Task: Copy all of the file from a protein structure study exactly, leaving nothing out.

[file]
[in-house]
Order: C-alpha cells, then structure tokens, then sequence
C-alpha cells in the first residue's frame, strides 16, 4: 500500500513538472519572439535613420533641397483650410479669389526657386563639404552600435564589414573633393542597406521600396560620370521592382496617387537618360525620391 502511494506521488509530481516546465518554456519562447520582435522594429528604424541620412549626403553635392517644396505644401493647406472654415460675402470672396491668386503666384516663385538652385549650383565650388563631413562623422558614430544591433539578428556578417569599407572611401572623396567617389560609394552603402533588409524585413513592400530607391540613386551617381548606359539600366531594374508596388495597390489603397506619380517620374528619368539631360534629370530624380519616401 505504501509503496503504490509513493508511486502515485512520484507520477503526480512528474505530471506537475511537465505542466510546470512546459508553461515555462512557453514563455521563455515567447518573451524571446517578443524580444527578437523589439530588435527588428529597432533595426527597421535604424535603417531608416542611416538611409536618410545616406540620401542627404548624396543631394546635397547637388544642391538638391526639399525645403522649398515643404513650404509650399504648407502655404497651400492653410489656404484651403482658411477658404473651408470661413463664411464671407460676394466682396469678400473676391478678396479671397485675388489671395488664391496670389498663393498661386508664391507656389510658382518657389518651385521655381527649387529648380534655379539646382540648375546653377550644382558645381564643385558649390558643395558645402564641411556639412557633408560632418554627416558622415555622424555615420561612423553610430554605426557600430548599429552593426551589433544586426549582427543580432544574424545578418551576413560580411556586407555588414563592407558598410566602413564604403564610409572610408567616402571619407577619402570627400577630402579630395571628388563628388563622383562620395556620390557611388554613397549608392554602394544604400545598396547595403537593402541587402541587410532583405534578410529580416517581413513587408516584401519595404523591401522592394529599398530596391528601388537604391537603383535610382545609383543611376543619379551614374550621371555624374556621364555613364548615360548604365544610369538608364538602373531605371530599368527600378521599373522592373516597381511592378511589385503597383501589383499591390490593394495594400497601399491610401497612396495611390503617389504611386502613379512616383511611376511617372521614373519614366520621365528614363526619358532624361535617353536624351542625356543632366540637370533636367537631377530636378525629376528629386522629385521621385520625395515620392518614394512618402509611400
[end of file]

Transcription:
[in-house]
Order: C-alpha cells, then structure tokens, then sequence
C-alpha cells in the first residue's frame, strides 16, 4: 500500500513538472519572439535613420533641397483650410479669389526657386563639404552600435564589414573633393542597406521600396560620370521592382496617387537618360525620391 502511494506521488509530481516546465518554456519562447520582435522594429528604424541620412549626403553635392517644396505644401493647406472654415460675402470672396491668386503666384516663385538652385549650383565650388563631413562623422558614430544591433539578428556578417569599407572611401572623396567617389560609394552603402533588409524585413513592400530607391540613386551617381548606359539600366531594374508596388495597390489603397506619380517620374528619368539631360534629370530624380519616401 505504501509503496503504490509513493508511486502515485512520484507520477503526480512528474505530471506537475511537465505542466510546470512546459508553461515555462512557453514563455521563455515567447518573451524571446517578443524580444527578437523589439530588435527588428529597432533595426527597421535604424535603417531608416542611416538611409536618410545616406540620401542627404548624396543631394546635397547637388544642391538638391526639399525645403522649398515643404513650404509650399504648407502655404497651400492653410489656404484651403482658411477658404473651408470661413463664411464671407460676394466682396469678400473676391478678396479671397485675388489671395488664391496670389498663393498661386508664391507656389510658382518657389518651385521655381527649387529648380534655379539646382540648375546653377550644382558645381564643385558649390558643395558645402564641411556639412557633408560632418554627416558622415555622424555615420561612423553610430554605426557600430548599429552593426551589433544586426549582427543580432544574424545578418551576413560580411556586407555588414563592407558598410566602413564604403564610409572610408567616402571619407577619402570627400577630402579630395571628388563628388563622383562620395556620390557611388554613397549608392554602394544604400545598396547595403537593402541587402541587410532583405534578410529580416517581413513587408516584401519595404523591401522592394529599398530596391528601388537604391537603383535610382545609383543611376543619379551614374550621371555624374556621364555613364548615360548604365544610369538608364538602373531605371530599368527600378521599373522592373516597381511592378511589385503597383501589383499591390490593394495594400497601399491610401497612396495611390503617389504611386502613379512616383511611376511617372521614373519614366520621365528614363526619358532624361535617353536624351542625356543632366540637370533636367537631377530636378525629376528629386522629385521621385520625395515620392518614394512618402509611400